In the past two years, I have received more emails from Veterans than I do family members or spouses. Much of the same sentiment is echoed throughout each one; feelings of being alone, lost, confused, denial, hostility, anger and most of all...feeling like less of a man. Recently, I posted such a similar email on Facebook in regards to avoiding trash being on the road, the impact of being home, and the Veteran stating that he felt like he was less of a man because his wife had to drive him most times, that he still had a job to do and he was a leader of men in the military. I am not a professional but I use common sense and from the travels online that this life has led me through....I tend to see more outside of the box than many because you all place me there with different points of views, personal stories and sincere letters. Some of you I have seen come home, get deployed, come home again and deploy once more. It has been an amazing honor to talk to so many of you, getting to know each one of you and I have learned more from each of you than I ever could from a counselor, book, or support groups. I have been through suicides, babies born, love gain and lost, accomplishments and failures.....Where you went, I was there with you. Now it's my turn to give you something back in return.
As a woman, it hurts to hear each of you think that you are less of a man. Many of you, have no idea of how much strength, confidence and courage that resonates within you all. Because of you all...I found the strength to fight and the courage to keep going. Because of you.....I know you are out there reading and keeps me on the right track with good news, victories won, and positive things that happen in your lives. Some of you have been through hell. I am starting to find that more and more of us are traveling the same weary road and that we are just bumping into each other as we go along. Some have traveled with physical injuries, some with unseen ones and together...all of us are broken, desperately trying to pick up the pieces. What amazes me the most is how you see all the negative things but miss so much about you that I do see in all of you.
Less of a Man?
It took courage, strength, honor, integrity and pride to put that uniform on and place your life on the line for many who may or may not support you in the country; fighting for those who you don't know and will never know your name. We as women, family members, wives, sisters and girlfriends no longer need to see that uniform on to know those same qualities are within you. They will always be with you, no matter what you are wearing. No matter where you go, what life may hand you in the future...this part shall always remain a part of you. Anyone can put on clothing, but its what you do in them that tells us who YOU are as a person.
It takes a real man to step up to the plate and seek help for those problems that just doesn't seem right with you. The most courageous man I have ever met is my husband while I watched him walk down the hallways, after checking himself into a six week program through the VA for help. No matter how small he felt, unsure and a little scared, he looked like a giant to me with a chin made of steel built from the many falls and hits he took.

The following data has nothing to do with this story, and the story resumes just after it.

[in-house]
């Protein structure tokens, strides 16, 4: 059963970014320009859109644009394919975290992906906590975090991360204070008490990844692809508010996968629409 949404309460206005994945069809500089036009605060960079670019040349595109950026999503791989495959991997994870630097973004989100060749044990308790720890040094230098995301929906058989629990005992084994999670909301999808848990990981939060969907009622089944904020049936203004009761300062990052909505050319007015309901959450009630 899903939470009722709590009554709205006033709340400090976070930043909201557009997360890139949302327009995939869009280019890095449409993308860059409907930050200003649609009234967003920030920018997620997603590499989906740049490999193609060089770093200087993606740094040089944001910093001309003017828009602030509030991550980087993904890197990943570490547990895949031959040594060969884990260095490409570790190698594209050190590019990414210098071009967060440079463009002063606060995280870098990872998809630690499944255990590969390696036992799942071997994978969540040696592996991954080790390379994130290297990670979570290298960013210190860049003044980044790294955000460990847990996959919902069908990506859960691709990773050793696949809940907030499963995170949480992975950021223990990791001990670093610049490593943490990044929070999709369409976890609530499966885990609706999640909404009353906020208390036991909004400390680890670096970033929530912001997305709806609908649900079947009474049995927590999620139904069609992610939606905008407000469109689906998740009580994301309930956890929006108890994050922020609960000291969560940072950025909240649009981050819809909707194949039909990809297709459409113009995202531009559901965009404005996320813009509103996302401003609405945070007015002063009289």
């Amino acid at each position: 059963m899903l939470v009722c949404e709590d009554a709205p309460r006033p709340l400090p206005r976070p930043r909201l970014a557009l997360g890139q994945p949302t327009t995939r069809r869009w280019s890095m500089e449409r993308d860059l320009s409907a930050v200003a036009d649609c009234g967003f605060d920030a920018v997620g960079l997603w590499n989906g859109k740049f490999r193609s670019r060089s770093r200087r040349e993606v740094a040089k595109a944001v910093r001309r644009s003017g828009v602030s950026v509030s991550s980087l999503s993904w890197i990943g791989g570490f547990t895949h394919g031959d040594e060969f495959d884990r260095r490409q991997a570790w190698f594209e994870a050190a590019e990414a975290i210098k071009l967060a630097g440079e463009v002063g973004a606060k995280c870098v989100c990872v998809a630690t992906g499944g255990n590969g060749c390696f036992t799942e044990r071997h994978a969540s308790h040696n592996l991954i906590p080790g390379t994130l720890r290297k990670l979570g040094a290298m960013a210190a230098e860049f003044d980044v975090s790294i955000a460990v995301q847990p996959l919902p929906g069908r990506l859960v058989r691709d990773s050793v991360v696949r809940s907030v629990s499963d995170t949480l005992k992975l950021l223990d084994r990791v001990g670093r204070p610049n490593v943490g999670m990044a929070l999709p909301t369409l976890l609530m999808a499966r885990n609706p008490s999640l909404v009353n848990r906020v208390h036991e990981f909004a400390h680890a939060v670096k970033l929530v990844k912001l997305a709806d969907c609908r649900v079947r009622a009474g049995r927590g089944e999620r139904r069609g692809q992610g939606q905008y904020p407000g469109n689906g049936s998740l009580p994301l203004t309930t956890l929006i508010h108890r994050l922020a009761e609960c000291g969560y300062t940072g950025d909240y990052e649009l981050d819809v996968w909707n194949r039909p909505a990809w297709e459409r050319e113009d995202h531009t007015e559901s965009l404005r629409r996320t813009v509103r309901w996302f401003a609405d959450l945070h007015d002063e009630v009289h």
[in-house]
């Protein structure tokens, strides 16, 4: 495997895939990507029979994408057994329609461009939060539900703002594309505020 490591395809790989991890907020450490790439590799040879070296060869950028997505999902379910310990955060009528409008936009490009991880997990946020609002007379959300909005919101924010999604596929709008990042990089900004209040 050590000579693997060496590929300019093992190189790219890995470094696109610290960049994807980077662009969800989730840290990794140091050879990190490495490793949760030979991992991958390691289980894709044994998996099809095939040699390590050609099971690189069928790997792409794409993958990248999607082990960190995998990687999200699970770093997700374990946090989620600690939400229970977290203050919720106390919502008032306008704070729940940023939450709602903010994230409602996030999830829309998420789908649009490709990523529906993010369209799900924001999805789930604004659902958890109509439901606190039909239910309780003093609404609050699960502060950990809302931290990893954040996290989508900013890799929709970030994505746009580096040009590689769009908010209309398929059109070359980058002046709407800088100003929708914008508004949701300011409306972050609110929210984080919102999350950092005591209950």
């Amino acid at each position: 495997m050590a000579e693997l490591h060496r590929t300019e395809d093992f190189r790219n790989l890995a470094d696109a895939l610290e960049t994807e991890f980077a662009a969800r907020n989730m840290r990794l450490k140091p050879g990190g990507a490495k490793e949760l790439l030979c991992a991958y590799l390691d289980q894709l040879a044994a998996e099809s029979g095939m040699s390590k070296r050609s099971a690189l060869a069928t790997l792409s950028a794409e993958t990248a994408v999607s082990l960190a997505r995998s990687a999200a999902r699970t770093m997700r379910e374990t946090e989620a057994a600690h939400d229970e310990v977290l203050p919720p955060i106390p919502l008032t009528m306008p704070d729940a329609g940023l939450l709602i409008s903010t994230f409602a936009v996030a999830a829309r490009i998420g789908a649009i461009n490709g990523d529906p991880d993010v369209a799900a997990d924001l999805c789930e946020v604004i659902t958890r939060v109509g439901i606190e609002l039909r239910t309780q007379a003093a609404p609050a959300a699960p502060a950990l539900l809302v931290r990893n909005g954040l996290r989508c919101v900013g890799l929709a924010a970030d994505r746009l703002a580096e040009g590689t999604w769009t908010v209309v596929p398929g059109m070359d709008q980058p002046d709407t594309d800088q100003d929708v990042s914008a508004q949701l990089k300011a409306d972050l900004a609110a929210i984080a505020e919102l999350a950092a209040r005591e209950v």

It takes a real man to struggle day to day, and still wake up for your family. That is love. No matter what you think about not having feelings or that you are numb...a part of you is still there and a part of you still wakes up for us.
We don't need you to sweep us off our feet any longer or try harder to win our love....we already said yes. ;)
We don't need you to provide for your family, bring home the proverbial bacon, or to make sure we are all taken care of. Let us take care of you for a while. You had your turn, now let us as a family help you get through this. One man can be a rock, but a family is a whole island.
We don't need diamonds, pearls, or fancy clothes to pamper us. What we need is that smile on your face even if just occasionally. We need that hand held, to listen when we are frustrated, to wipe our tears away when we are sad and to laugh together. It takes a real man to talk about their problems or things they are worried about. More than likely? Your significant other needs to hear it and feels the same way. There has to come a time where you decide whether you want to be in the fight together or alone?
A man should look for what is, and not for what he thinks should be.
Helping you get through daily life, doing tasks such as driving or paying the bills, never made me look at my husband as anything less of a man. If anything, we are angry because as women we naturally want to comfort, take it all away, nurture and heal. In my eyes, it takes a real man to hold a woman's purse for her while she is trudging through the VA or at the grocery store with you. It takes a real man to reach up from his wheelchair and pat your hand. If you need shelter from the world, we want to take it all away and build you a fortress. If you fall....we want to be there to catch you and to take the fear away. A real man takes the time to say "I love you". That's what we want and what keeps us going.
Courage is walking into the VA system or anywhere and seeking the help. It's sticking with it and trying your best to deal with it. We know its not going to ALL go away, but it makes me tear up when I see my husband or many many others step forward and just do it. Most women don't want you standing in front us of....we want you to stand beside us. To me, that takes a real man to acknowledge that you and your SO are a team.
It takes a real man to realize his mistakes but even a better one for those that try to correct those mistakes.